Addressing the nation through his monthly ‘Mann Ki Baat’, the PM showered praises on Vinayak Damodar Savarkar after paying homage to India’s first prime minister Jawaharlal Nehru on the latter’s 54th death anniversary.

The PM began by paying tribute to the Congress leader who is credited with leading the nation through thick and thin in the crucial first decade of an independent India. Immediately thereafter the PM spoke in glowing terms about Veer Savarkar.

“It is sad that we used to call the events of 1857 ‘mutiny’ or ‘Sepoy Mutiny’ for a long time. In reality, not only was the event undermined but was also used to hurt our pride,” said Modi referring to the events which triggered a unified national consciousness for freedom from the British rule.

“It was Veer Savarkar who courageously wrote that the 1857 incident was not a ‘mutiny’ but the ‘first war of freedom’,” the PM said in praise of Savarkar.

“It is a coincidence that the month which witnessed the First Struggle for Independence was the month in which Veer Savarkar ji was born,” said the PM.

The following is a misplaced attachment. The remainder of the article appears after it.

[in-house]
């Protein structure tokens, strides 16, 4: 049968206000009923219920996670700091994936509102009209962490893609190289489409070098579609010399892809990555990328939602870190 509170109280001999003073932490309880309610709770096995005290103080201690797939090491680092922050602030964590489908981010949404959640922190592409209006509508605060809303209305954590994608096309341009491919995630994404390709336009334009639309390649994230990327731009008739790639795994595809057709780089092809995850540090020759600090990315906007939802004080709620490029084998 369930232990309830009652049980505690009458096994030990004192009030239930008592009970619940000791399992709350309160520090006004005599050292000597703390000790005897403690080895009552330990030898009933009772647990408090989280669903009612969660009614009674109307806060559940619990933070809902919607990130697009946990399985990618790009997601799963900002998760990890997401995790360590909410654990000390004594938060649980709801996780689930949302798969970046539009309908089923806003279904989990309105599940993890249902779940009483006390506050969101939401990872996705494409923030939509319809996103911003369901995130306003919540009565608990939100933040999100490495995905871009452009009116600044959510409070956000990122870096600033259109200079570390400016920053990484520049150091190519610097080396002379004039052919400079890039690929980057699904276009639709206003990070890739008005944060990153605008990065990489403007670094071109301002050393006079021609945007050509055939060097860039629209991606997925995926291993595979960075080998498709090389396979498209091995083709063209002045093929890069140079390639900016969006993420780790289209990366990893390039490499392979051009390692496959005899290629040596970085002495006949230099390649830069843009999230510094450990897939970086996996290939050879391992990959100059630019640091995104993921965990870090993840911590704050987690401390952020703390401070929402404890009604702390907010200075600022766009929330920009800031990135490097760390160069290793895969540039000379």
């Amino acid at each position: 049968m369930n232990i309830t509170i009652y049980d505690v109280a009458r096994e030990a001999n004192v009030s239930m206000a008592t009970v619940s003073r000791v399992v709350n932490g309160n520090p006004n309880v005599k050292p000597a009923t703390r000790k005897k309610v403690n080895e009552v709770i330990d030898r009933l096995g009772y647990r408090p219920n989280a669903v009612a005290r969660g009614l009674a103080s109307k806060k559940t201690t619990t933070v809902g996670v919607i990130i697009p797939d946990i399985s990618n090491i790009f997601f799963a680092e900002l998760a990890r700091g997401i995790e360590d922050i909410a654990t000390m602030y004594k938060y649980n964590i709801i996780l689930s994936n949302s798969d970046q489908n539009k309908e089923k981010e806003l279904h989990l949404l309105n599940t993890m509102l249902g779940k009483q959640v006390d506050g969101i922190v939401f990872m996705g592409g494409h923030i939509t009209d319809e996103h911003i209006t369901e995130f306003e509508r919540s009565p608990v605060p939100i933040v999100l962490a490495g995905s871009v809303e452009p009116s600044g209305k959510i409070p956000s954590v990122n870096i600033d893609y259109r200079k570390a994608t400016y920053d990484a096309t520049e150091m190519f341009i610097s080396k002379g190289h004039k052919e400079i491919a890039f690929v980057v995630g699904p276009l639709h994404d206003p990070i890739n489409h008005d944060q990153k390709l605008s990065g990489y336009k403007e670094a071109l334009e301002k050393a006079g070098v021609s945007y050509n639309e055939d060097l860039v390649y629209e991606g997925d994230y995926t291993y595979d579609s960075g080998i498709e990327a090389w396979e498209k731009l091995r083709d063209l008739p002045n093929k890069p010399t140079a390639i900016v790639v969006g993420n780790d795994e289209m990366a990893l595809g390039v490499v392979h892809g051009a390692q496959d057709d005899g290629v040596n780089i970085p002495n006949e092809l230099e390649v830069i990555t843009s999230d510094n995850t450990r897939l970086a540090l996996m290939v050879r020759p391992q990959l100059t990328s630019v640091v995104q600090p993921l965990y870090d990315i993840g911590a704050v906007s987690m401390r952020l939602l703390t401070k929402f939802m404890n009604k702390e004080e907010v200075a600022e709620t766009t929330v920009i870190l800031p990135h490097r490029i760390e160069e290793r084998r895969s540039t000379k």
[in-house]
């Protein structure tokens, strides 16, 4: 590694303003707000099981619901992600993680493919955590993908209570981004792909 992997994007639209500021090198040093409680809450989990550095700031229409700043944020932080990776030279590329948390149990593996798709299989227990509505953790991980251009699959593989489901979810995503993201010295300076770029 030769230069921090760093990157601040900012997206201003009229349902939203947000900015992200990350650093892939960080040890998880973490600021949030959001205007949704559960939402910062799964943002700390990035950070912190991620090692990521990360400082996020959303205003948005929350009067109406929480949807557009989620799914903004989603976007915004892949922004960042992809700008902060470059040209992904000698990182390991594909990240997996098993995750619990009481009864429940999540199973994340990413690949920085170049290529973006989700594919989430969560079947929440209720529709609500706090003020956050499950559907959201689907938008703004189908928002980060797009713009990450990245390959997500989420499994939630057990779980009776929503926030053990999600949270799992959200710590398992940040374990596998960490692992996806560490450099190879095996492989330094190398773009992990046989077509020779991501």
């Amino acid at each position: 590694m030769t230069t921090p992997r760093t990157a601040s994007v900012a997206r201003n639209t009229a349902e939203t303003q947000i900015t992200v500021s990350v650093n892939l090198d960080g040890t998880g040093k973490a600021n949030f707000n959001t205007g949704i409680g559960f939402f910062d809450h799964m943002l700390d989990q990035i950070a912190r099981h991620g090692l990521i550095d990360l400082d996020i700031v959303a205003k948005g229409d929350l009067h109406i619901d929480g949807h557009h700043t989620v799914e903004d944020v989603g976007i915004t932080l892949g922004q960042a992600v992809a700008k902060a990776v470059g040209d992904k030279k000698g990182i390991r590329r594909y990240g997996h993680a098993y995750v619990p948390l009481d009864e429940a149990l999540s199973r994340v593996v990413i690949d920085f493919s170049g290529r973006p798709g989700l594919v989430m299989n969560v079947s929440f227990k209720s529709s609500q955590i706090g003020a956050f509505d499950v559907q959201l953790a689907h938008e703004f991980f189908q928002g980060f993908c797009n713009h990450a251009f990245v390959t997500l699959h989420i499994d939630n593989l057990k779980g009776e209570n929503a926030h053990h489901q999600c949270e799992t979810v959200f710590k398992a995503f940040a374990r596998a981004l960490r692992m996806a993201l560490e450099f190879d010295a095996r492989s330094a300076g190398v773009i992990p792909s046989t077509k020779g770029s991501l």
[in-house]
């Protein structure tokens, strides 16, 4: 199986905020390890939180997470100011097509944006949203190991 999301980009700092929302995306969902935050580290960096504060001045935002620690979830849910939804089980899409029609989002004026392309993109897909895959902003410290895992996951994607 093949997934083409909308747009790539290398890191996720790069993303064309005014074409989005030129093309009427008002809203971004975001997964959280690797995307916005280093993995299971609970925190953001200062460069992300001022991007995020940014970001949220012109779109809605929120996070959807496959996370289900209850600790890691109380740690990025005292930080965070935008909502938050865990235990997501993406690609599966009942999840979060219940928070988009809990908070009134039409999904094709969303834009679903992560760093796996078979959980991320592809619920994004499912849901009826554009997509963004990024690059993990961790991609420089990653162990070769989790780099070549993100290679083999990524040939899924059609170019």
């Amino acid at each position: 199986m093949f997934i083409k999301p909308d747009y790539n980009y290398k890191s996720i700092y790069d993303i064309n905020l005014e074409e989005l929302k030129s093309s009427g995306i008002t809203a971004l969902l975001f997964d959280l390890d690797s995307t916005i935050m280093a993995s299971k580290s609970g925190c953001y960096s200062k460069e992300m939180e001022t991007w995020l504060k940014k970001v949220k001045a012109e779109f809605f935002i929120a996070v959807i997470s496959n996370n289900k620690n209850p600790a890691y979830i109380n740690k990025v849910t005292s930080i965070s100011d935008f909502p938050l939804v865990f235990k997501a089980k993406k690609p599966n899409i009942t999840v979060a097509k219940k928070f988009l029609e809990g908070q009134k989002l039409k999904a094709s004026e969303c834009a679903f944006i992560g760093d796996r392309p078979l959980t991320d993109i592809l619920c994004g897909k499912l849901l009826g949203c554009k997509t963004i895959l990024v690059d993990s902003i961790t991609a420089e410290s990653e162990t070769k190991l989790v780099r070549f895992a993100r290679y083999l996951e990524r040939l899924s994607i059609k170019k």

Incidentally, 28 May is the 135th birth anniversary of Savarkar, the ideological champion of the Rashtriya Swayamsevak Sangh (RSS).

“Savarkar ji’s personality was full of special qualities; he was a worshipper of both weapons or shashtra (weapons) and shaashtras (knowledge),” said the PM.

Calling Savarkar “a remarkable poet and a social reformer”, PM Modi hailed the man who coined the term ‘Hindutva’ for “always emphasising on goodwill and unity”.

The 67-year-old PM said that former prime minister Atal Bihari Vajpayee had given an “accurate description” of the freedom fighter who died on 26 February 1966, aged 82.

Recalling Vajpayee’s words, PM Modi said, “Atal ji had said: ‘Savarkar means brilliance, Savarkar means sacrifice, Savarkar means penance, Savarkar means substance, Savarkar means logic, Savarkar means youth, Savarkar means an arrow, and Savarkar means a Sword’.”

While the BJP and its ideological parent RSS considers him as one of the tallest heroes of the Indian freedom struggle, Savarkar is seen as a polarising figure by a section of the society.